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All eyes turn to USDA’s first view of the new crop balance sheet.

Jim McCormick, Hedging strategist

May 4, 2022

6 Min Read
Bull on pile of money
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The May WASDE report will come out next week, allowing the trade to get USDA's first viewpoint of the new crop balance sheet. We would tell bulls to be a little cautious as we are not anticipating a bullish initial balance sheet. The department tends to be conservative with their first official balance sheet projection and we think they will do the same this year.

We anticipate the agency will take the surveyed planted acreage of 89.5 million acres, adjust for the statistical harvested adjustment and end up with a harvested acreage of 81.58 million acres. USDA will then multiply this number by a trend yield of 181, projecting total production at 14,767 billion bushels. When we add in the carry in stocks of 1,440 billion bushels and imports of 25 million bushels, total supply should come in at 16,232 million bushels.

Little demand deviation

On the demand side of the equation, we do not anticipate USDA deviating much from its Agricultural Outlook Forum estimates when it projected a slight increase in demand compared to the 21-22 season. We believe the agency will put the Food, Seed, and Industrial use at 6.840 billion bushels and corn used for ethanol at 5.400 billion, which is a 50 million bushel increase from its current 21-22 estimate. Feed and residual use would be up 25 million bushels from the current year at 5.650 billion bushels. We anticipate USDA will project exports at 2.350 billion bushels

Related:How to avoid the stress that comes with a bull market

As for ending stocks, our team projects USDA will come in at 1.392 billion bushels, down slightly from the current USDA 21-22 estimate of 1,440 billion bushels.

With the funds carrying an estimated long position of 346,000 contracts, the lack of a "bullish" surprise could cause a temporary selloff if the planting pace has picked up speed by the time the report is released. As of Monday, only 14% of the crop had been planted compared to 33% on average. One good week of weather could go a long way to getting the U.S. back to an average pace.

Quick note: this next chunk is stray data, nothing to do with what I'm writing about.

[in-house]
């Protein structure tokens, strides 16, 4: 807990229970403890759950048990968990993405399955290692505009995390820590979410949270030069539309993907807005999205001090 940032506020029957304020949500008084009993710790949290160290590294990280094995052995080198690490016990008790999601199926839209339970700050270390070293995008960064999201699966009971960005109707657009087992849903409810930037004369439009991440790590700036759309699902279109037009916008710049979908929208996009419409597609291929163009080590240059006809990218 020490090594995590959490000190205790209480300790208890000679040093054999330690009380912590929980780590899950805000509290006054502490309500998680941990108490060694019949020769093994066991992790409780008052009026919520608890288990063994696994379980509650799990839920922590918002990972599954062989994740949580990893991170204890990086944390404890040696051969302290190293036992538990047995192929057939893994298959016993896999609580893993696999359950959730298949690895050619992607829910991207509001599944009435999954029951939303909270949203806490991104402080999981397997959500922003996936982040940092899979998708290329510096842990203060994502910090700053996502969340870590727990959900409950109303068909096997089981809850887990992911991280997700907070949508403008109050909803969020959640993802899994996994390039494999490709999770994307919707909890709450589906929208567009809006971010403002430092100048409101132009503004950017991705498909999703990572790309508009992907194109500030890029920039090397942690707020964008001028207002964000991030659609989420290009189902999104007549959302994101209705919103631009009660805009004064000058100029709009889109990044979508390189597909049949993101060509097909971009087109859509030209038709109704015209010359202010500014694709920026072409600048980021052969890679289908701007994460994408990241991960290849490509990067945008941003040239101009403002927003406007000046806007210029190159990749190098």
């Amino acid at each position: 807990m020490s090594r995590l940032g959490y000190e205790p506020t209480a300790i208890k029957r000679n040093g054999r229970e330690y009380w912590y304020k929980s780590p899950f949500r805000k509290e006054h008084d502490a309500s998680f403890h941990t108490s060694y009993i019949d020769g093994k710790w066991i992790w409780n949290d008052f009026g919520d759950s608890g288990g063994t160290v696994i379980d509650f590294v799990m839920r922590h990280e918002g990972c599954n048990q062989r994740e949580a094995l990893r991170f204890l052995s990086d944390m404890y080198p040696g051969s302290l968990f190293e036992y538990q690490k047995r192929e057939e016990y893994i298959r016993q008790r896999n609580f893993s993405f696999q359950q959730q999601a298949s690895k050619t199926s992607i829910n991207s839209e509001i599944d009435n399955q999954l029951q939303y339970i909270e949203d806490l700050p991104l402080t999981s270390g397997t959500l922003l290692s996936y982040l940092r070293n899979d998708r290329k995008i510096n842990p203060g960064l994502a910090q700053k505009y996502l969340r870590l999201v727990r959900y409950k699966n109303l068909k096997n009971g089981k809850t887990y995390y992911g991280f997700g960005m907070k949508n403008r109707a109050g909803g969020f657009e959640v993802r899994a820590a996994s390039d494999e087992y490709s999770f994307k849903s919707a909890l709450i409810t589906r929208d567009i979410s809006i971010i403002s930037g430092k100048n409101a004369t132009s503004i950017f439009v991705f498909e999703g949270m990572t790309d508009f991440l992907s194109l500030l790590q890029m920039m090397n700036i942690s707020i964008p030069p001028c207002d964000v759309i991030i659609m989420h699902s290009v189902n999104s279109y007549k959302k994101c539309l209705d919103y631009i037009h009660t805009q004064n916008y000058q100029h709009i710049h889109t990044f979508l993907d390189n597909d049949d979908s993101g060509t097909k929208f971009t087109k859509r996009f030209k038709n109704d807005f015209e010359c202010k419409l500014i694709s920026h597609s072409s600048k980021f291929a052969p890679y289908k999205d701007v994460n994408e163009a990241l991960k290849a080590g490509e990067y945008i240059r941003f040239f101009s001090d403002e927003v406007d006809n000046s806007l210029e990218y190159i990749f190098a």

If a selloff happened due to a non-bullish report, we would anticipate buyers to step in on the break. It doesn't take many adjustments to turn what looks like a neutral to bearish balance sheet into a very bullish one.

As stated above, USDA will use the March 31 acreage survey for planted acres, but with the wet spring in the Northern Plains, you could argue we could see anywhere from 100,000 to 1 million acres end up in a prevent plant. The odds of the U.S. hitting the mathematical trend yield of 181 bushels per acre seems suspect as well. The crop is off to a late start. Historically, we tend to see a yield drag the later the crop gets planted.

The other real fear is a wet spring could turn into a hot and dry summer. If the long-term weather maps are correct, there is a real possibility this could happen. If so, you could assume yields will fall dramatically.

If we lower the planted acres to 89 million acres and lower the national yield to 167.5 b/a (equal to the 2019 national yield), total production would fall to 13,665 billion bushels. This would be 1.183 billion bushels below the current estimated use, which would drop ending stocks to 290 million bushels—putting stocks-to-use at only 2%.

The demand portion of the balance sheet could change dramatically between now and the end of the marketing year. We would not be surprised to see the feed and residual category increase due to the drought in the West which could force more cattle on feed earlier than usual. Ethanol production may be understated due to the expanded use of E85.

Exports could be the real wild card. With the safrinha corn crop getting smaller by the day due to hot and dry weather in Brazil, traditional South American buyers may be forced to buy from the U.S. to make up for the export shortfall.